In preparation for our next assignment, one of my classes welcomed David Rose, founder and CEO of the Center for Applied Special Technology (CAST) to talk to us about Universal Design for Learning (UDL).
Of the numerous ideas about UDL Rose shared, two struck me most powerfully:
Disability is in the intersection between the variability of the school and the variability of the students. The smaller the variability you build into the school, the greater disability you’ll have in your students.
“Universal” means everybody. Do not have the notion of the standard child. What really is universal is variability.
While I whole-heartedly agreed with Rose, I couldn’t help being mindful of who was in the room. We were a room full of graduate students. Whatever our variabilities, we’d learned to tuck them away to fit the narrow path that led us to that lecture hall where we could learn to build systems that would ostensibly help more students be like us.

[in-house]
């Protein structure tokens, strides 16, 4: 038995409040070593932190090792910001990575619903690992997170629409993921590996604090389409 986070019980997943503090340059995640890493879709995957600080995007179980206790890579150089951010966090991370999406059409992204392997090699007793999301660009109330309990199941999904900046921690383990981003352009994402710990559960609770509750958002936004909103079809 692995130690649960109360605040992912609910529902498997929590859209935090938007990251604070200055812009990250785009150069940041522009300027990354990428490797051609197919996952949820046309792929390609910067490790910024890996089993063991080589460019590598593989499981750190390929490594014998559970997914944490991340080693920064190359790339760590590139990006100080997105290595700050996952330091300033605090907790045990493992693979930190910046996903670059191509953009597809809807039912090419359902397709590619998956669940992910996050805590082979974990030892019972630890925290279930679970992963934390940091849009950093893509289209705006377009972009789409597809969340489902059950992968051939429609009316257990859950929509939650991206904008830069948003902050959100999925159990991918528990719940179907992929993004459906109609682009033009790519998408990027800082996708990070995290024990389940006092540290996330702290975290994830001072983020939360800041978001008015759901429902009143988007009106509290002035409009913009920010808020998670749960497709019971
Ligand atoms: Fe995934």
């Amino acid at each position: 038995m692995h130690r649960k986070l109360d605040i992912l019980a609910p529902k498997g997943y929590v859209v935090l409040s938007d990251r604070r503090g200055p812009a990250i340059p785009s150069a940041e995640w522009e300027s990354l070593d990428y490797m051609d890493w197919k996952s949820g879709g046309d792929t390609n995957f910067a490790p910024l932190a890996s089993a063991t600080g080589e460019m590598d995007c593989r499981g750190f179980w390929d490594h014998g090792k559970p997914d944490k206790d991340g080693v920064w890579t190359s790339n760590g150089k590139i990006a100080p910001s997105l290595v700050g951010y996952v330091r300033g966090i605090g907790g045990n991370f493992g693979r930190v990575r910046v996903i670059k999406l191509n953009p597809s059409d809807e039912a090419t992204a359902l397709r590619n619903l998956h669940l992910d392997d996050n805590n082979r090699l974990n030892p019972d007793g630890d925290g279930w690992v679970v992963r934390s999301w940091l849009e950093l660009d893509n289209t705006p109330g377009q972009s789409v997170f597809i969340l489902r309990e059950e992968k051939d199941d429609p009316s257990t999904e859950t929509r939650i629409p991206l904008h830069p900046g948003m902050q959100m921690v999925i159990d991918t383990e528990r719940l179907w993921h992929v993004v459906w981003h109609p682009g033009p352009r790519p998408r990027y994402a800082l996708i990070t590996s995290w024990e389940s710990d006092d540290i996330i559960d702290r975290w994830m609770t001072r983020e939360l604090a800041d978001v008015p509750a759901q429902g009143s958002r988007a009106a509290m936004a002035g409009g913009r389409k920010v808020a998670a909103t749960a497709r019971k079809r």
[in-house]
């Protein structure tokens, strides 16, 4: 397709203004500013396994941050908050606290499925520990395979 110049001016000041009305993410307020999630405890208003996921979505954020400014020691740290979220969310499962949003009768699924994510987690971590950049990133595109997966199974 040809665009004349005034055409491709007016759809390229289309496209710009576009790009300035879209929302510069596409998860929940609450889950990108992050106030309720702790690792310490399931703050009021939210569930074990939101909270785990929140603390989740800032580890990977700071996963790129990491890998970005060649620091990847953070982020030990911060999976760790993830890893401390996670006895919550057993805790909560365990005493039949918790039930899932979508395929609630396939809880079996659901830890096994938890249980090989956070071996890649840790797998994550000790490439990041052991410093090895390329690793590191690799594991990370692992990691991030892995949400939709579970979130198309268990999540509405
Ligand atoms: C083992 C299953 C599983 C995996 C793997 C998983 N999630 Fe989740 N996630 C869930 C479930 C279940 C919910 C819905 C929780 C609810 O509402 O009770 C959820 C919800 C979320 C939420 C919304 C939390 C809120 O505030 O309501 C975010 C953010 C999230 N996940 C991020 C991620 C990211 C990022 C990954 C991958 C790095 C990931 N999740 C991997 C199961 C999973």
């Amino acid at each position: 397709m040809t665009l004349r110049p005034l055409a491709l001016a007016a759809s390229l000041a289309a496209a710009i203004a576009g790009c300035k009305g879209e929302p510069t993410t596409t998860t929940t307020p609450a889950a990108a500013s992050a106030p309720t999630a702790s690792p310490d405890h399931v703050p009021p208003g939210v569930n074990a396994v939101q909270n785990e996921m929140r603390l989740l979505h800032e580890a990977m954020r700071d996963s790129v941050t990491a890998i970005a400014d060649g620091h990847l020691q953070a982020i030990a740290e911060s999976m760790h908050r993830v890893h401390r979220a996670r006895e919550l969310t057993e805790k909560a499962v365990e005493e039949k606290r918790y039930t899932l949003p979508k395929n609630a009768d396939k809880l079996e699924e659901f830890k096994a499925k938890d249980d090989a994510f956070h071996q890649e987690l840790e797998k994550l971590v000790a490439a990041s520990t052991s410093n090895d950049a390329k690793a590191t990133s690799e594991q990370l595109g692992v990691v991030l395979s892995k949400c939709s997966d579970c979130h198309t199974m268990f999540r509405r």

While many of us question the industry standard definition of intelligence, without that definition and its tendency to exclude folks who aren’t us, we wouldn’t have been their to hear Rose, to nod in agreement and dutifully take notes as he shared his learning.
Each of us here has learned to play the game of school superbly. I wonder, then if taking Rose’s words to heart means making it so more people can play the game or changing the game entirely. To my mind, they are two separate things.